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I bought a Bell & Carlson for a model 70 wsm. It was supposed to be a drop in fit. It wasn't. I had to take it to a local smith so he could mill out the aluminum block and the barrel channel to allow the action to seat properly. It's a very good stock but I was misinformed about the fitting. Because of my experience I'd be skeptical about any fitting without requiring modification.
I should add I bought it from Stocky's who told me it was a drop in fit. I thought I received the wrong item but the part number was confirmed as correct by Stocky's. I then called B&C to verify I had the right stock and they told me it was also correct. If it was correct it sure took some major milling to make it fit.
____________________ If it weren't for double standards, liberals wouldn't have any standards at all.
"Ammo and really good friends are hard to find in a gunfight so I bring them with me." E. J. Owens
Well, if I had my druthers, it'd be a McMillan. I have four rifles in McMillans and they work great. Pricey and you have to wait for delivery but worth it.
I'm thinking of doing another rifle in the near future. Anther 24" 30-06 on a Husqvarna action and I want the same stock that is on my current custom with the slower 1 in 12 twist barrel. The new one would have a proper 1 in 10" twist.
A cheapie stock I like is the Butler Creek but I haven't seen any now for some time. Nice classic style and with a bit of bedding work and stock fix actually make a decent stock. I got a couple off a guy that had short arms so the length of pull is a tad short but with a slip on pad end up just about right. One is on a J.C. Higgins M50 that was given to me by a late friend and the other is out in my shed. The Husqvarna still has the original 30-06 barrel so it would would work. However, the Husky has a 1 in 12" barrel as does my custom so no gain there. Might as well wait for the McMillan stock and rebarrel job first and do it right.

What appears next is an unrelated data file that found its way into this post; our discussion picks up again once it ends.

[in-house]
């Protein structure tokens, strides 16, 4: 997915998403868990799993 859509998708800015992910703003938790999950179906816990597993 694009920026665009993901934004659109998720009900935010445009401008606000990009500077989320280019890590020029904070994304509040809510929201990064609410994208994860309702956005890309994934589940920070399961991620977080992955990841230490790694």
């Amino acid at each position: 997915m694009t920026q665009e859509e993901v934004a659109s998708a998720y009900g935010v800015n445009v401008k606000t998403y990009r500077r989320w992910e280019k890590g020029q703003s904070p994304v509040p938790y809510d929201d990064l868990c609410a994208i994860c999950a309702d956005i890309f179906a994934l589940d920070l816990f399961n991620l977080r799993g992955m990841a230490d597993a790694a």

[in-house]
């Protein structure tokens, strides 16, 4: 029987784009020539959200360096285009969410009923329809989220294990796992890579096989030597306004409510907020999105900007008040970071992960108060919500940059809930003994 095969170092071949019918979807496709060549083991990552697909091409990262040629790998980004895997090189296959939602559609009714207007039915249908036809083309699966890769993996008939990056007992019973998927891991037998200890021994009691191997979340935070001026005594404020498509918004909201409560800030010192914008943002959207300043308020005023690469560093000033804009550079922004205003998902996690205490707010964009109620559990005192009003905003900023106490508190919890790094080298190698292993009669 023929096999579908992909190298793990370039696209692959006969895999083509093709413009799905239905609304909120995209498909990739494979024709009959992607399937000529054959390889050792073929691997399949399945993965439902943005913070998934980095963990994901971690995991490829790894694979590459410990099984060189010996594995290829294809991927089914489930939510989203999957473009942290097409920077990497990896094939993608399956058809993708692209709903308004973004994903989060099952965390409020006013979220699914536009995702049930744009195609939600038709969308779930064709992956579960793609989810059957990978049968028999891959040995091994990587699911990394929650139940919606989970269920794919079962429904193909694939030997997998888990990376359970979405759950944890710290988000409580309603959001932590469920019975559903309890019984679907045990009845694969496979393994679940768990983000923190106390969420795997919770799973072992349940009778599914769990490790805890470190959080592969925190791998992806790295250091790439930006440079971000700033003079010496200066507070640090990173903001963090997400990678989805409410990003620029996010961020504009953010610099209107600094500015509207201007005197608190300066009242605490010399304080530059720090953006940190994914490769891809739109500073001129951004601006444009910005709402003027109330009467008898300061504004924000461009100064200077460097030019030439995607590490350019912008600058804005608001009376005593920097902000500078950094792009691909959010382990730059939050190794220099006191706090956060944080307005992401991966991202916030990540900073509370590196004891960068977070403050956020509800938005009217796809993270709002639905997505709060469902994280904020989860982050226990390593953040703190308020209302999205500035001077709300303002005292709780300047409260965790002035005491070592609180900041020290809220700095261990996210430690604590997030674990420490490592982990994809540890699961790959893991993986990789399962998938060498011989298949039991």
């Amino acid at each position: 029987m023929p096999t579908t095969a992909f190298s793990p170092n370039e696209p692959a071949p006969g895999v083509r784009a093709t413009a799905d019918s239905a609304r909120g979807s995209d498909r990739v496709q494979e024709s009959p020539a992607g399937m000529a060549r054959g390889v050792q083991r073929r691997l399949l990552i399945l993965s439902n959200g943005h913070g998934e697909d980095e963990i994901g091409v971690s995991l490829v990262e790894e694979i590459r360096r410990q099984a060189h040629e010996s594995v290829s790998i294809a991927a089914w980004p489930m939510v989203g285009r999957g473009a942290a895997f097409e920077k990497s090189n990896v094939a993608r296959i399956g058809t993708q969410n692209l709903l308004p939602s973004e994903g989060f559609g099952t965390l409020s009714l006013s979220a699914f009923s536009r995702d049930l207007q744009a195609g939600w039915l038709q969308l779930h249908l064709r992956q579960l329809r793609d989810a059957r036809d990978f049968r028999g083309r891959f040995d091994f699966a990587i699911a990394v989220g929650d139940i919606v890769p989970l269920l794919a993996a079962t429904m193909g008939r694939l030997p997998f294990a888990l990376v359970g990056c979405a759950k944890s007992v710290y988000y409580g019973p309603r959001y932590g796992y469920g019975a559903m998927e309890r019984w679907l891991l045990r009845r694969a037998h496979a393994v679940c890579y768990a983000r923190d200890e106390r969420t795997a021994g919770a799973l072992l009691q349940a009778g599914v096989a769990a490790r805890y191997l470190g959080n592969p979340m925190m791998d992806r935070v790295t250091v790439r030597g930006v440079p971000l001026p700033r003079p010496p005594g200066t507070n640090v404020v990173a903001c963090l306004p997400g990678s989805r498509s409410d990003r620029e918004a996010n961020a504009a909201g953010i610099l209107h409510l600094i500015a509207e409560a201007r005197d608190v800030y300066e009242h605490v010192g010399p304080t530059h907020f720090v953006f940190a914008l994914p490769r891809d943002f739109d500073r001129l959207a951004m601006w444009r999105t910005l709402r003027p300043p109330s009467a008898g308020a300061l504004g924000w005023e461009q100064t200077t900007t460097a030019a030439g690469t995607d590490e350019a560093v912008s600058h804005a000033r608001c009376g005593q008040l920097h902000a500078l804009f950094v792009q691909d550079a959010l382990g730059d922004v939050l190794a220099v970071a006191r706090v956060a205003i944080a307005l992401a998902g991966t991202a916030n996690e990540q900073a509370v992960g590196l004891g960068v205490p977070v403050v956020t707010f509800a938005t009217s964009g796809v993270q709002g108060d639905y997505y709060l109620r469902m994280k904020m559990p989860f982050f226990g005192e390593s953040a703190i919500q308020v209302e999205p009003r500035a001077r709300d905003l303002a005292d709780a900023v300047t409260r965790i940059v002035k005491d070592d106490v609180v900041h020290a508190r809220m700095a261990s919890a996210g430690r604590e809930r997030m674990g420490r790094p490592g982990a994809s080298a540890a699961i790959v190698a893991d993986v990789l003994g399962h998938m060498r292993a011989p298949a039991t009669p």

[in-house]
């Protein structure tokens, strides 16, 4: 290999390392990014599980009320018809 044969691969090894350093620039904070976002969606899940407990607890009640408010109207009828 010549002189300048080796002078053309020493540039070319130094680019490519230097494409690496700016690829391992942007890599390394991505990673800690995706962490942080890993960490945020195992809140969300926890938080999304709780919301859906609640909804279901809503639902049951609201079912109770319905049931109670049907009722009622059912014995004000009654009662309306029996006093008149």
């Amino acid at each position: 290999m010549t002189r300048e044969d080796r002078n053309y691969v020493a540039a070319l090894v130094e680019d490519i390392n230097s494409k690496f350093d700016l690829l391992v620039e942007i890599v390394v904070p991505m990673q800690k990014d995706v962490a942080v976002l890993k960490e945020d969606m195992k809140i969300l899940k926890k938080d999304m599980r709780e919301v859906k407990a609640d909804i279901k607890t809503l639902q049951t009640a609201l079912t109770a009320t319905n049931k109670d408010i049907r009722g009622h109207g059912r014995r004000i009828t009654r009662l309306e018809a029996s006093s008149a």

My custom won't stabilize a bullet heavier than 165 gr. which is why I want to do one with a faster twist barrel.
Anyway, my vote is for the McMillan.
I bought and installed my own, Bell & Carlson. I don't remember what I spent for it, that build was in 1990 or so. Old as it was, the action was still solid in the bed when I sold it not long ago.
As far as installing and bedding the stock yourself, it's not difficult. Make sure you fill all the voids that can potentially lock the action to the stock, as me how I know. I use modeling clay, but I've heard of playdoh being used, I'm sure either will work just fine as long as it stays in place and doesn't shrink. Maybe watch a You Tube video if you feel uncomfortable doing it yourself, I think Larry Poterfield (Midway USA) has a good instructional video in his library.